A horizontal position is then set to zero (Block 208). The horizontal position corresponds to a position along the track arbitrarily selected to be a first position at which density measurements are taken. This horizontal position should be at a point before the vehicle is interposed between the detector array 14 and the radiation source 18.
Next, a detector count is set to zero (Block 210), which corresponds to a first of the detectors 26 in the detector array 14 to be queried for a photon count. Next, this detector is queried for a photon count and is instructed to restart counting photons (Block 212). In response to this instruction, the detector queried restarts counting photons (Block 214) and the previously determined number of photon counts is passed along to the computer (Block 216). This number of photon counts is stored into an array within a memory in the computer (Block 218) and is then converted into a pixel value (Block 220). Conversion into the pixel value includes mapping the number of photon counts to a color to be displayed on the display device. Such mapping is described more completely above in reference to FIG. 6.
Next, the detector number queried is converted into a vertical position on the screen display (Block 202) and the horizontal position of the radiation source truck 20 and the detector array truck 16 along the tracks is converted to a horizontal position on the screen display. Next, the pixel at the determined horizontal and vertical positions is illuminated using the color corresponding to the number of photon counts, as previously converted (Block 224).
Next, a determination is made as to whether all of the detectors 26 in the detector array 14 have been queried for a number of photon counts for the current horizontal position (Block 226). If all the detectors have not been queried (Block 226), the detector number to be queried is incremented (Block 227) and execution of the image generation program continues by querying the next detector in the detector array 14 for the number of photon counts, and by instructing such detector to restart counting (Block 212). Execution continues from this point as described above (Block 214 et seq.)
If all the detectors within the detector array 14 have been queried for the current horizontal position (Block 226), the horizontal position is incremented (Block 228) and a determination is made as to whether or not the radiation source truck 20 and the detector array truck 16 are still moving (Block 230). If the radiation source truck 20 and the detector array truck 16 are still moving (Block 230), the detector to be queried is reset to zero (Block 210) and execution of the image generation program continues as described above (Block 212 et seq.).
If the radiation source truck 20 and the detector array truck 16 have stopped moving (because they have reached the farthest point of travel down the tracks (Block 230)), execution of the image generation program is terminated (Block 232).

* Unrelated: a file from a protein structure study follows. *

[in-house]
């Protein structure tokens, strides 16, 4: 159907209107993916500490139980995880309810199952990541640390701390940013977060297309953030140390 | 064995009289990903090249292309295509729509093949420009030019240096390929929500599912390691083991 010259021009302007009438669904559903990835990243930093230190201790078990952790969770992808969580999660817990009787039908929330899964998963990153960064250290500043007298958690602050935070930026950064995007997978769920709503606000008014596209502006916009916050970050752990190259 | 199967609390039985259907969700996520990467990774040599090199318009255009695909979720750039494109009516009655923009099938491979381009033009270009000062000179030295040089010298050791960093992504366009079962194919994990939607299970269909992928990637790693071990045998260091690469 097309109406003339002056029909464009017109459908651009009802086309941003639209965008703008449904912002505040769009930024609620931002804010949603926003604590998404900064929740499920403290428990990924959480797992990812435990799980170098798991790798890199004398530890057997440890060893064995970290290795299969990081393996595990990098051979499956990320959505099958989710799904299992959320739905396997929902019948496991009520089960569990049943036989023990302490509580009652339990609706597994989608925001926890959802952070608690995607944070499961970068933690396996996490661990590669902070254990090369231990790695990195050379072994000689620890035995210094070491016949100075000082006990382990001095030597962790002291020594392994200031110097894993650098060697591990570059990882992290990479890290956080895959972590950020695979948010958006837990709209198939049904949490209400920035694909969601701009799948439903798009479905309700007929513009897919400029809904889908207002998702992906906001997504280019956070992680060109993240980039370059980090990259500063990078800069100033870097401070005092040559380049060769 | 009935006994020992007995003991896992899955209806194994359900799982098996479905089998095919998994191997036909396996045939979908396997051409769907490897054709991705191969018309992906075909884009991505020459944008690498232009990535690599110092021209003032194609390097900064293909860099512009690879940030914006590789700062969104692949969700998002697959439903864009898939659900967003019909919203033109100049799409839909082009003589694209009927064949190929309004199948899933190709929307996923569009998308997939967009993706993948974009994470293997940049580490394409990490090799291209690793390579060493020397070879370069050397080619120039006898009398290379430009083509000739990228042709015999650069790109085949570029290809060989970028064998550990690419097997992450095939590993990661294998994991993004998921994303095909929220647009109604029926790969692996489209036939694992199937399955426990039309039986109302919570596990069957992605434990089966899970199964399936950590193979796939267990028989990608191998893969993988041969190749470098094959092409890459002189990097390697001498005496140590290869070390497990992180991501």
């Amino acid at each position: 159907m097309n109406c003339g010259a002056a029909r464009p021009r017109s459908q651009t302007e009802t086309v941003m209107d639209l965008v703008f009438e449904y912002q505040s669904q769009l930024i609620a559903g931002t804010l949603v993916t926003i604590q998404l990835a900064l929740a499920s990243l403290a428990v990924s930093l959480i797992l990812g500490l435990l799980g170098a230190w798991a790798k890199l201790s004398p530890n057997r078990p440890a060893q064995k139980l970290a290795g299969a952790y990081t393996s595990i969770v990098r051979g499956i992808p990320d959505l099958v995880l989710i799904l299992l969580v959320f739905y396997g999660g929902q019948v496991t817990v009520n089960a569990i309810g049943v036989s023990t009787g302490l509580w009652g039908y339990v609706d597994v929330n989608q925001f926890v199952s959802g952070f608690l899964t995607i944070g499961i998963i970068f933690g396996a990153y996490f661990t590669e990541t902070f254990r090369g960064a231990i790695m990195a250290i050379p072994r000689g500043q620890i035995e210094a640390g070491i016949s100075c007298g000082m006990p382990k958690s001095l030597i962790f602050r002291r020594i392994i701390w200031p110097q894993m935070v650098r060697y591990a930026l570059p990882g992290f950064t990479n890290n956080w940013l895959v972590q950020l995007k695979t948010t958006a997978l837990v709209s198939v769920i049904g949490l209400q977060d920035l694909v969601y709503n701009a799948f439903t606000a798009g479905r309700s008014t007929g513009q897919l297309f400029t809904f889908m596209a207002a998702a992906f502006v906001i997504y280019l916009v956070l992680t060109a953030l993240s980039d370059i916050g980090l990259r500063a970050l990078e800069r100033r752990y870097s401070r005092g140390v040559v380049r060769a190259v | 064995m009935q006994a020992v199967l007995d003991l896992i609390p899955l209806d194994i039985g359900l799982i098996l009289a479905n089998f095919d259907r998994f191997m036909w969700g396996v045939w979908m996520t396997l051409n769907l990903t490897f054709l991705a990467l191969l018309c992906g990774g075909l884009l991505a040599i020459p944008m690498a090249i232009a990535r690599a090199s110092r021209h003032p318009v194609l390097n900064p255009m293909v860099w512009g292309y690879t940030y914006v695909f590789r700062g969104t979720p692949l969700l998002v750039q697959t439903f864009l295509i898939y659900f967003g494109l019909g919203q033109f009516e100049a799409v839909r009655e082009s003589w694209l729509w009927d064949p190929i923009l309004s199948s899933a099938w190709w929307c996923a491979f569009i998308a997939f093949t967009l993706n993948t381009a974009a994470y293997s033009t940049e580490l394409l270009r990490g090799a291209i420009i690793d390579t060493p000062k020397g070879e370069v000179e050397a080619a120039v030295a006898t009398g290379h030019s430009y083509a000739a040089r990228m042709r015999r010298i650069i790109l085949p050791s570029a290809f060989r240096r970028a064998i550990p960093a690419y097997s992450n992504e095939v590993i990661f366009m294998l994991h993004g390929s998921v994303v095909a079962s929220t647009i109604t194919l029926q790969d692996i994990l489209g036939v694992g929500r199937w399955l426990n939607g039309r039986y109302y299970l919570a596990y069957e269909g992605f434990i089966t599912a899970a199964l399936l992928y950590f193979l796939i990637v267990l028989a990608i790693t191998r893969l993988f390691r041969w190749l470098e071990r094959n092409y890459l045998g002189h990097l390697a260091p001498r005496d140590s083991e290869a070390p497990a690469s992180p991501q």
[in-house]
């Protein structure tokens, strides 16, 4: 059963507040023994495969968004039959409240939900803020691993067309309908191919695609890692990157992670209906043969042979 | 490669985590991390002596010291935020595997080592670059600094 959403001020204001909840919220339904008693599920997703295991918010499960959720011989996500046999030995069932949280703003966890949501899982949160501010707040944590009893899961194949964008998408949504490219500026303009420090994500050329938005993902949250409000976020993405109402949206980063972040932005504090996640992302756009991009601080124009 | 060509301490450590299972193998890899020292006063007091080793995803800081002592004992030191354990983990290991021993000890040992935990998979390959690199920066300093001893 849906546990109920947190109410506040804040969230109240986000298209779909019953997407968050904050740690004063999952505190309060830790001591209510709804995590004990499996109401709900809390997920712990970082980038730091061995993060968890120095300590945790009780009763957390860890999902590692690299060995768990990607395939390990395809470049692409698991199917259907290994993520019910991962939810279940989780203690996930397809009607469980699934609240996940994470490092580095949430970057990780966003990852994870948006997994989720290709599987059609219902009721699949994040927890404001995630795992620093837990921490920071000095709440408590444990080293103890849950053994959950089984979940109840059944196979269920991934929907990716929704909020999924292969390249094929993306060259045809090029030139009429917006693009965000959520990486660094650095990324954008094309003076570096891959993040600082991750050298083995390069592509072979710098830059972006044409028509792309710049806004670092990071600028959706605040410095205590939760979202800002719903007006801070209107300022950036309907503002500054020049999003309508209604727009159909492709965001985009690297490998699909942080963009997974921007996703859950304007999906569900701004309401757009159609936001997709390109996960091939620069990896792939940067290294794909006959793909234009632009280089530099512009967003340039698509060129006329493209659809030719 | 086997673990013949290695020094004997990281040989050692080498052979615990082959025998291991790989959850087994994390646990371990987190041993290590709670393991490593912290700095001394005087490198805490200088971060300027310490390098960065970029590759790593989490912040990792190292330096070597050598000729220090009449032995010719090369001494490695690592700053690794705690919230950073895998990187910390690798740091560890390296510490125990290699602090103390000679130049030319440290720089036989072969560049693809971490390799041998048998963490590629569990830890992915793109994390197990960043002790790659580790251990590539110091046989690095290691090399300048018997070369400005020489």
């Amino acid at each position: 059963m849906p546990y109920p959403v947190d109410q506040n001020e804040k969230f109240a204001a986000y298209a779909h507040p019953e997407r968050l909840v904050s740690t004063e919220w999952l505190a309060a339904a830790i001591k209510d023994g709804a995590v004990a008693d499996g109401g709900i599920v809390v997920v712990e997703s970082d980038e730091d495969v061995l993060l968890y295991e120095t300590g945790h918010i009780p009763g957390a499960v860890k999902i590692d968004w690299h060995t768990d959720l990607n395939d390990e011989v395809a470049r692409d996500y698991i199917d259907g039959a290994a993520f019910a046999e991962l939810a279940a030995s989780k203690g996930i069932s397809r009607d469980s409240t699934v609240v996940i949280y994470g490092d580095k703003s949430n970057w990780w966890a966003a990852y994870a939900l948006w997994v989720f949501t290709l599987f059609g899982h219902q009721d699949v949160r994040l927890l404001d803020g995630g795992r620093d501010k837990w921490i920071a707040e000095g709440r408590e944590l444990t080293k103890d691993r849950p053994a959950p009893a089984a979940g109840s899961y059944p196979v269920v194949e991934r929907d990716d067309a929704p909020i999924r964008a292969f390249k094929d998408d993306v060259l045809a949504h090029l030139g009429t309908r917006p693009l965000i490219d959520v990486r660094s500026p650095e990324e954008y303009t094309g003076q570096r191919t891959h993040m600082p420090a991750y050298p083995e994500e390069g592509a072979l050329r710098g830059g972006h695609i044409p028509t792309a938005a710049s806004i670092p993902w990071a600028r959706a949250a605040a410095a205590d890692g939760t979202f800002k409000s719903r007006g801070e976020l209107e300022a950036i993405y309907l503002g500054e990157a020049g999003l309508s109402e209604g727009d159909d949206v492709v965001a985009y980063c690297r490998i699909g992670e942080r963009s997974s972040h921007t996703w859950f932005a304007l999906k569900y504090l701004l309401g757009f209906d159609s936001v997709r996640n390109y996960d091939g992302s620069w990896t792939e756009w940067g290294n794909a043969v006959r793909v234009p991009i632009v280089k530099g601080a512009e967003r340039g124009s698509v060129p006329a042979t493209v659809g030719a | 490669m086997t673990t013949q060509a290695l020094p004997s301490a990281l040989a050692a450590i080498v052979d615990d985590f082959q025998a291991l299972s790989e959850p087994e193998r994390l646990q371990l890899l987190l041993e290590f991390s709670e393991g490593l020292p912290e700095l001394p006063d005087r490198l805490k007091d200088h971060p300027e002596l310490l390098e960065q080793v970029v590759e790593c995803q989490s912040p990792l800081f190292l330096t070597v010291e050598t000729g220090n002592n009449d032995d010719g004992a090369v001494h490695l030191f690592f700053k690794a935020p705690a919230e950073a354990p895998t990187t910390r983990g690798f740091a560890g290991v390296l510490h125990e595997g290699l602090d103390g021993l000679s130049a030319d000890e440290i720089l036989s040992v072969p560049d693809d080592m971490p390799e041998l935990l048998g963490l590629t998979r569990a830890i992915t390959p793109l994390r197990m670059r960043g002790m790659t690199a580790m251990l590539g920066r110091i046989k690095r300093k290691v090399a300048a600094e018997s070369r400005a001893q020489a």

Referring next to FIG. 8, a diagram is shown illustrating a preferred screen layout for the images displayed on the display device of FIG. 2.
As shown, the screen display 300 is divided into an upper display 302, a lower display 304 and a color bar 306. In accordance with the present embodiment, the upper display 302 can be used, as mentioned above, to display images stored on disk. These images will generally be reference images used for visual comparison with an image representative of a vehicle under inspection. The lower display 304, in addition to being able to display images stored on disk, is used to display images, as they are generated, indicative of the various densities within the vehicle under inspection. Both the upper and lower displays 302, 304 are color mapped using the current color map, gain and offset, so that they can be visually compared to one another.
Any differences in a reference image, and an image generated during inspection of a vehicle may indicate the presence of contraband within the vehicle under inspection.
The color bar 306 indicates the colors that are mapped to the various densities detectable by the present embodiment, serving as a reference to the operator as to which colors indicate higher densities than others. As suggested in FIG. 8, colors nearer to the top of the color bar 306 are indicative of more density, i.e., fewer photons counted as penetrating the vehicle under inspection, and colors nearer to the bottom of the color bar 306 are indicative of less density, i.e., more photons counted as penetrating the vehicle under inspection.
Thus, a system and associated methods are provided in the present embodiment for determining the densities within a vehicle under inspection based on discrete photon counting, and for generating an image indicative of such densities. Advantageously, such determination is made based on discrete photon counting, thereby eliminating the need for high levels of gamma-ray or x-ray radiation.
The present embodiment, thus, eliminates the need to stop and manually inspect vehicles at border crossings, and other inspection points. In addition, the present embodiment advantageously eliminates the need to stop and evacuate the vehicle before it is subjected to very high strength gamma-ray or x-ray radiation. Advantageously, one variation the present embodiment provides for the determination of densities within the vehicle without the need even to stop the vehicle. Slightly higher radiation levels may, in accordance with this variation, be used to reduce or even eliminate the slowing needed to determine the densities within a vehicle, and to generate an image indicative thereof.
While the invention herein disclosed has been described by means of specific embodiments and applications thereof, numerous modifications and variations could be made thereto by those skilled in the art without departing from the scope of the invention set forth in the claims.